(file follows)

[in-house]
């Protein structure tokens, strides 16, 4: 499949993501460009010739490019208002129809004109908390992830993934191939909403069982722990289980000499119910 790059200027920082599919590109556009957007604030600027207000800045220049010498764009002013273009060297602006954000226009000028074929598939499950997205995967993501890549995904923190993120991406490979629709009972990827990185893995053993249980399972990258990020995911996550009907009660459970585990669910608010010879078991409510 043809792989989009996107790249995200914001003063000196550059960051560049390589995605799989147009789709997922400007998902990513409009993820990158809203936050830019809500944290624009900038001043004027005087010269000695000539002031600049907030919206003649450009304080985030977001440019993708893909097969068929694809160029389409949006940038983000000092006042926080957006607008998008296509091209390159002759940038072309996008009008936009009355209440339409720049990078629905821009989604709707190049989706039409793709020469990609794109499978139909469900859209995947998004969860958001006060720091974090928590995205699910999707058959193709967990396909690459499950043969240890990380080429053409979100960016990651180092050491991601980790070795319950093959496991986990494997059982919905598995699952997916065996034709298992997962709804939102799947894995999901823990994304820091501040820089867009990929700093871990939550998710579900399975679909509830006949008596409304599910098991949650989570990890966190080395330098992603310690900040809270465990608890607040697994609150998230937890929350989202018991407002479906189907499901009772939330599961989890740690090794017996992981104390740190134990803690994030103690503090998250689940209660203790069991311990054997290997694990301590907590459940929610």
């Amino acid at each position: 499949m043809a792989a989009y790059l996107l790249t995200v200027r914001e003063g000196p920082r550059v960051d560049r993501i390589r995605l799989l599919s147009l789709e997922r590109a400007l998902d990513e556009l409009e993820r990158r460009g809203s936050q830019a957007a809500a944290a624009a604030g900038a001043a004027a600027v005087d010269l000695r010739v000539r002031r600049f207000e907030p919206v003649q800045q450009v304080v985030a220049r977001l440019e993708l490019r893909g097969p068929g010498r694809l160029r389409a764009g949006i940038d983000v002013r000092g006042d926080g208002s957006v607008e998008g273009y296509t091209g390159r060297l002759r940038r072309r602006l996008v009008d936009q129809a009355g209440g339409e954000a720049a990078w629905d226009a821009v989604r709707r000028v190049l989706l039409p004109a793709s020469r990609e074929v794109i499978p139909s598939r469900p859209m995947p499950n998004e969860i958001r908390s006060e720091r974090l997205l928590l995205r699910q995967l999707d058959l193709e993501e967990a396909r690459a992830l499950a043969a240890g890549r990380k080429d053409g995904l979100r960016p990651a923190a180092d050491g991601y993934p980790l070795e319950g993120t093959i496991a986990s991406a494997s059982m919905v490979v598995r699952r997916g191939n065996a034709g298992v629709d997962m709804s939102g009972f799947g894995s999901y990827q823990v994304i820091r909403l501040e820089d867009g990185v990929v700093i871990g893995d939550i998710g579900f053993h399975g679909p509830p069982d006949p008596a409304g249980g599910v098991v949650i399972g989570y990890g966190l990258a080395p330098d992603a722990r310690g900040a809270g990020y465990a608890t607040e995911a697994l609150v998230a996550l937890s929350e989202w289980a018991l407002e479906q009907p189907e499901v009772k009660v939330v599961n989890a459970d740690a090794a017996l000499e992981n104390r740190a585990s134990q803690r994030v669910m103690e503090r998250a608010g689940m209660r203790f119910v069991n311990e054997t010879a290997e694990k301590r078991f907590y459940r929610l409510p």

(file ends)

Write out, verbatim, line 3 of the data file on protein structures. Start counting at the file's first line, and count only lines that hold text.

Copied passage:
């Amino acid at each position: 499949m043809a792989a989009y790059l996107l790249t995200v200027r914001e003063g000196p920082r550059v960051d560049r993501i390589r995605l799989l599919s147009l789709e997922r590109a400007l998902d990513e556009l409009e993820r990158r460009g809203s936050q830019a957007a809500a944290a624009a604030g900038a001043a004027a600027v005087d010269l000695r010739v000539r002031r600049f207000e907030p919206v003649q800045q450009v304080v985030a220049r977001l440019e993708l490019r893909g097969p068929g010498r694809l160029r389409a764009g949006i940038d983000v002013r000092g006042d926080g208002s957006v607008e998008g273009y296509t091209g390159r060297l002759r940038r072309r602006l996008v009008d936009q129809a009355g209440g339409e954000a720049a990078w629905d226009a821009v989604r709707r000028v190049l989706l039409p004109a793709s020469r990609e074929v794109i499978p139909s598939r469900p859209m995947p499950n998004e969860i958001r908390s006060e720091r974090l997205l928590l995205r699910q995967l999707d058959l193709e993501e967990a396909r690459a992830l499950a043969a240890g890549r990380k080429d053409g995904l979100r960016p990651a923190a180092d050491g991601y993934p980790l070795e319950g993120t093959i496991a986990s991406a494997s059982m919905v490979v598995r699952r997916g191939n065996a034709g298992v629709d997962m709804s939102g009972f799947g894995s999901y990827q823990v994304i820091r909403l501040e820089d867009g990185v990929v700093i871990g893995d939550i998710g579900f053993h399975g679909p509830p069982d006949p008596a409304g249980g599910v098991v949650i399972g989570y990890g966190l990258a080395p330098d992603a722990r310690g900040a809270g990020y465990a608890t607040e995911a697994l609150v998230a996550l937890s929350e989202w289980a018991l407002e479906q009907p189907e499901v009772k009660v939330v599961n989890a459970d740690a090794a017996l000499e992981n104390r740190a585990s134990q803690r994030v669910m103690e503090r998250a608010g689940m209660r203790f119910v069991n311990e054997t010879a290997e694990k301590r078991f907590y459940r929610l409510p």